Although my casting as a nonbinary actor to play this nonbinary character on a major television series was, in fact, a coincidence, it is certainly significant. Not only are people responding to the character of Taylor on Twitter and on Instagram and things like that, but I’m getting messages from strangers all over the world — mostly young people saying how much it means to them as a nonbinary person to see nonbinary representation in the media. Those messages just mean everything to me. That’s really what it’s all about — the media having the ability to reach places in the world where there may be someone who is isolated from anyone else who is having a similar experience. That’s the power that art can have, and I’m really proud to be a part of a piece of art that is reaching people. Particularly at a time like this.
Read the rest of the interview here.
Billions airs Sundays at 10 p.m. on Showtime.
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RLJohnson77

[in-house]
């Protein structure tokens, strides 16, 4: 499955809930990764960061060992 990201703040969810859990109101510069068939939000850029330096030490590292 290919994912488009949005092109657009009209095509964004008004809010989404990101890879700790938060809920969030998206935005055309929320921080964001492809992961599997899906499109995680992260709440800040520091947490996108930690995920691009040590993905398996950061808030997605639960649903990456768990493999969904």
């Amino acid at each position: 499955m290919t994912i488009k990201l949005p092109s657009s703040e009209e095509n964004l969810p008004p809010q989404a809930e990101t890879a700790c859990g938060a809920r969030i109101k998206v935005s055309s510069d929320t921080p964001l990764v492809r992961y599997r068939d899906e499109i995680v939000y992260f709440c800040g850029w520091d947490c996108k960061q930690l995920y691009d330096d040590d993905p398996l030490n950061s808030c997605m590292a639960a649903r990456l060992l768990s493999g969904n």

Guest

Another show not worth watching. However, I would recommend you identify all of the commercial sponsors and let them know you are no longer willing to support their gender confusion.

Kevin Lankford
Member
Kevin Lankford

Reading the article I thought I already understood what was meant by non-binary, but I looked it up any how. Seems I did not grasp the full concept. Apparently it is just another term for “pervert” coined in attempt to normalize or de-stigmatize true gender denial, along with sexual deviancy(s). And the media will swoon over it and people will swallow. Still I wonder what the heck kind of movie or script writer would go out of their way to incorporate such perverse characters into a plot. There was a time when perverts and perversions were portrayed as the evil… Read more »

truckjunkie
Guest
truckjunkie

There was an episode of “Bones” a few years back that has an Oriental Medical Examiner assisting in a case,and all through the episode Bones’ co-workers are sleuthing about,trying to learn whether the assisting ME is Male or Female. Not exactly the same,but the subject HAS been broached before on the screen.

ManCavePatriot
Guest
ManCavePatriot

Anyone who watched SNL in the eighties and early nineties remembers the ‘Pat’ character.

RLJohnson77
Guest

What about the carpenter from Green Acres?

Auntie Lulu
Guest
Auntie Lulu